Of all the factors that go into
choosing a college, you are probably just looking for a place where
you can feel at home. At Amherst, we try to put community-building at
the heart of all our programs. As a small but independent organization,
directed by our students under the guidance of Advisor Bruce Bromberg
Seltzer, Hillel always closely reflects the background, interests, and
energy of its members. Some things around here will never change-we
will always hold Shabbat services and dinners, sit in our Sukkah, and
get down at our annual Hannukah Party. But each year, we have the opportunity
to choose a new focus for Jewish learning, to add yet another social
event to our calendar, to get behind a different political issue.
Below are some frequently asked questions
about Jewish life at Amherst. Don't hesitate to contact us with further
or to let us know if you're coming to visit and want
to drop by!
Q: What is Shabbat like at Amherst?
A: Shabbat at Amherst is a joyous combination of food, friends and prayer.
Preparations begin at 3pm when the Jewish Cooking Collective, a constantly
growing group of men and women who organize and cook Shabbat dinners
each week, hit the Cadigan Center’s kosher kitchen. At 5:30pm,
Shabbat services start. Students use Amherst College Hillel’s
original prayer book, which supplements the traditional Shabbat service
with explanations and reflections to include the varied perspectives
of Hillel members. At 6:30pm Hillel becomes filled with 40-50 students
davening kiddush and scrambling for the free, gourmet kosher food. All
of the students eat in the family-style dining room. Occasionally Hillel
sponsors special event Shabbat dinners that include speakers or themes.
This spring, Hillel will be hosting another one of last semester’s
widely-popular Take Your Professor To Shabbat dinners, a Shabbat dinner
of Russian food and music co-sponsored by the Russian House on campus,
and an interfaith Shabbat dinner and panel on the War in Iraq co-sponsored
by Hillel, the Amherst Christian Fellowship, Newman Club and NOOR, the
Muslim Student Union.
Q: Why is Amherst College Hillel so special?
A: Amherst College Hillel doesn’t just organize fabulous religious
events, ranging from Shabbat dinners to discussions about the Jewish
perspective on current political or social topics; political events,
such as a talk about terrorism by NBC terrorist expert Steven Emerson;
and social events, like pizza and Jewish movie nights and ski trips,
on the Amherst College Campus. We also work with Jewish students at
Hampshire College, Umass-Amherst, Smith College and Mt. Holyoke College
to organize five college Shabbatons, Purim and Hanukkah parties and
exciting social events. And with five colleges worth of Jewish events,
there’s never a dull moment.
Q: How many Amherst students are Jewish? How active is the Jewish community?
A: Rumor has it that Jews comprise 20% of the student population. Around
40-50 people usually show up at the Cadigan Center for Religious Life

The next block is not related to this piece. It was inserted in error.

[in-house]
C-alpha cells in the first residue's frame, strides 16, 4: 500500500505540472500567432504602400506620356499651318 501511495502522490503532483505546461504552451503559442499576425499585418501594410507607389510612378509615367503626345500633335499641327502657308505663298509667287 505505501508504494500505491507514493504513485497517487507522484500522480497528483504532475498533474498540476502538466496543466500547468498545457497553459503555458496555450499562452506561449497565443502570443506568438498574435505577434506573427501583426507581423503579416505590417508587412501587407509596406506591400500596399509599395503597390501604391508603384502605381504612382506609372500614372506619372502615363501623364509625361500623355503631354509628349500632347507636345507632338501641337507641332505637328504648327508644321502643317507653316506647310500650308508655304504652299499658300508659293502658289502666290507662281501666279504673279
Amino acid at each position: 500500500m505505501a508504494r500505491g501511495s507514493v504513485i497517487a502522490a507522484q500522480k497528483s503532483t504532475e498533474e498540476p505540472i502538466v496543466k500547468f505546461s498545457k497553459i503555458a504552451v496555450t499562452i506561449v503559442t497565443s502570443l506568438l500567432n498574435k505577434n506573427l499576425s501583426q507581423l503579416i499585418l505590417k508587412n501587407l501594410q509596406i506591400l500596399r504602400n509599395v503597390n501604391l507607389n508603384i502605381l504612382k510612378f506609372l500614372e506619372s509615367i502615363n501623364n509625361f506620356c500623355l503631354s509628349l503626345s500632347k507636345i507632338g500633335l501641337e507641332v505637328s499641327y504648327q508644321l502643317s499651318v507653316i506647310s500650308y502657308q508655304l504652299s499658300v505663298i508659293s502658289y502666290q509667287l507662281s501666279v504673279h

on Shabbat, and many more people turn out for holiday celebrations,
social events, and speakers. One of the unique things about our Hillel
is that non-Jewish students frequently attend our events, making our
community feel well integrated into the greater student body.
Q: Can I keep kosher on campus?
A: At Amherst, all students eat together in Valentine Dining Hall, which
serves as a social nexus of campus life. Students who wish to keep kosher
have two options at Valentine. They can arrange to have glatt kosher
meat meals for lunch and/or dinner, or they can choose from among the
many vegetarian and vegan meal options each day. Recently, Amherst opened
the new Cadigan Center for Religious Life, which houses a full kosher
kitchen for students who wish to prepare their own kosher food.
Q: How can I get involved in Amherst Hillel???
A: So glad you asked! If you are interested in doing more than just
participating, we have a job for you! Once each year, we elect a new
Board, and we encourage everyone to get involved-freshmen to seniors,
ex-presidents of national youth groups to people who are new to this
scene. During the year, we need lots of help planning and executing
our programs. If you have your own idea for a program, drop by one of
our Board meetings and help us make it happen.
Q: What opportunities does Amherst offer
for Jewish studies?
A: With the College, the Religion major offers a concentration in Judaism,
while the History, English, and European Studies departments offer courses
with Jewish content such as Reading the Rabbis, The History of Israel,
Jewish Writers in America, and The Rise, Fall and Rebirth of Yiddish
Culture. Amherst students have the option to fulfill a 5-College major
in Judaic Studies, taking classes at all five of the institutions in
our Consortium. Nearby colleges and universities offer instruction in
Hebrew, Yiddish, and Arabic; on campus, we keep up our Hebrew with a
weekly Hebrew Lunch Table. In addition to our weekly beit midrash and
many educational lectures and workshops, informal night classes at the
University of Massachusetts round out the Jewish studies offerings.